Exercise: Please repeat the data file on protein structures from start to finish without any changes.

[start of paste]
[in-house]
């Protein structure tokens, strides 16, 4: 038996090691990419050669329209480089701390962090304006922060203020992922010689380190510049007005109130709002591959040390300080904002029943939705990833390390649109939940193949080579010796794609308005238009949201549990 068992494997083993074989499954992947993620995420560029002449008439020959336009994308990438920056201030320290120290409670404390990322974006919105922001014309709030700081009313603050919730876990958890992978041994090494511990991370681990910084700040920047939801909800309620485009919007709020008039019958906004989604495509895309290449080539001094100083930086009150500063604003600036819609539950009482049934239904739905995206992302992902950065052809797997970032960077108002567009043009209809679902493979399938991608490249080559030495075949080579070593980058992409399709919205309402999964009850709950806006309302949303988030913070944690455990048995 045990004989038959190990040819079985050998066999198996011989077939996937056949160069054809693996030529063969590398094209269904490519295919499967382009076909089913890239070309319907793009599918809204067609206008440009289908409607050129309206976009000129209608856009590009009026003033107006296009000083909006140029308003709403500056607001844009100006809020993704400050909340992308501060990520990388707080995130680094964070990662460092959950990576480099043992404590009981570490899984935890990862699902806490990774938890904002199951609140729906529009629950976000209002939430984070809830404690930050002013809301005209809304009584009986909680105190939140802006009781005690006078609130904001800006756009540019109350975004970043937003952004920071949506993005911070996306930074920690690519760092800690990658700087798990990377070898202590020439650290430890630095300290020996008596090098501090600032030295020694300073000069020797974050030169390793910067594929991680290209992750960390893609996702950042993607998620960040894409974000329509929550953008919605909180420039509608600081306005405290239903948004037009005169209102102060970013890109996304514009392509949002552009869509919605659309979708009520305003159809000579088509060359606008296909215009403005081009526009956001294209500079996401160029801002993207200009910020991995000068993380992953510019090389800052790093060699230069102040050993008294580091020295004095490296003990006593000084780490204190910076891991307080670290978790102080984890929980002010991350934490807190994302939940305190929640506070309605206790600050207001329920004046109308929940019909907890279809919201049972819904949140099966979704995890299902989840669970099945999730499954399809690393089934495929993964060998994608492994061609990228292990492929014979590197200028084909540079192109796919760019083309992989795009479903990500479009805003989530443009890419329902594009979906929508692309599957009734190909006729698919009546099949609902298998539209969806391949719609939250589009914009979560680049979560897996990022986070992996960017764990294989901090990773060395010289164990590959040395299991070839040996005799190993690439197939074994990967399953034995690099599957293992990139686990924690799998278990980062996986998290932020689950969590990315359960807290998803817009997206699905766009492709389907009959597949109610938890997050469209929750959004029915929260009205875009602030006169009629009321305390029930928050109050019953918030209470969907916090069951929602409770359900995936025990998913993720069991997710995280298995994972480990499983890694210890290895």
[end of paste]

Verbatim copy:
[in-house]
């Protein structure tokens, strides 16, 4: 038996090691990419050669329209480089701390962090304006922060203020992922010689380190510049007005109130709002591959040390300080904002029943939705990833390390649109939940193949080579010796794609308005238009949201549990 068992494997083993074989499954992947993620995420560029002449008439020959336009994308990438920056201030320290120290409670404390990322974006919105922001014309709030700081009313603050919730876990958890992978041994090494511990991370681990910084700040920047939801909800309620485009919007709020008039019958906004989604495509895309290449080539001094100083930086009150500063604003600036819609539950009482049934239904739905995206992302992902950065052809797997970032960077108002567009043009209809679902493979399938991608490249080559030495075949080579070593980058992409399709919205309402999964009850709950806006309302949303988030913070944690455990048995 045990004989038959190990040819079985050998066999198996011989077939996937056949160069054809693996030529063969590398094209269904490519295919499967382009076909089913890239070309319907793009599918809204067609206008440009289908409607050129309206976009000129209608856009590009009026003033107006296009000083909006140029308003709403500056607001844009100006809020993704400050909340992308501060990520990388707080995130680094964070990662460092959950990576480099043992404590009981570490899984935890990862699902806490990774938890904002199951609140729906529009629950976000209002939430984070809830404690930050002013809301005209809304009584009986909680105190939140802006009781005690006078609130904001800006756009540019109350975004970043937003952004920071949506993005911070996306930074920690690519760092800690990658700087798990990377070898202590020439650290430890630095300290020996008596090098501090600032030295020694300073000069020797974050030169390793910067594929991680290209992750960390893609996702950042993607998620960040894409974000329509929550953008919605909180420039509608600081306005405290239903948004037009005169209102102060970013890109996304514009392509949002552009869509919605659309979708009520305003159809000579088509060359606008296909215009403005081009526009956001294209500079996401160029801002993207200009910020991995000068993380992953510019090389800052790093060699230069102040050993008294580091020295004095490296003990006593000084780490204190910076891991307080670290978790102080984890929980002010991350934490807190994302939940305190929640506070309605206790600050207001329920004046109308929940019909907890279809919201049972819904949140099966979704995890299902989840669970099945999730499954399809690393089934495929993964060998994608492994061609990228292990492929014979590197200028084909540079192109796919760019083309992989795009479903990500479009805003989530443009890419329902594009979906929508692309599957009734190909006729698919009546099949609902298998539209969806391949719609939250589009914009979560680049979560897996990022986070992996960017764990294989901090990773060395010289164990590959040395299991070839040996005799190993690439197939074994990967399953034995690099599957293992990139686990924690799998278990980062996986998290932020689950969590990315359960807290998803817009997206699905766009492709389907009959597949109610938890997050469209929750959004029915929260009205875009602030006169009629009321305390029930928050109050019953918030209470969907916090069951929602409770359900995936025990998913993720069991997710995280298995994972480990499983890694210890290895």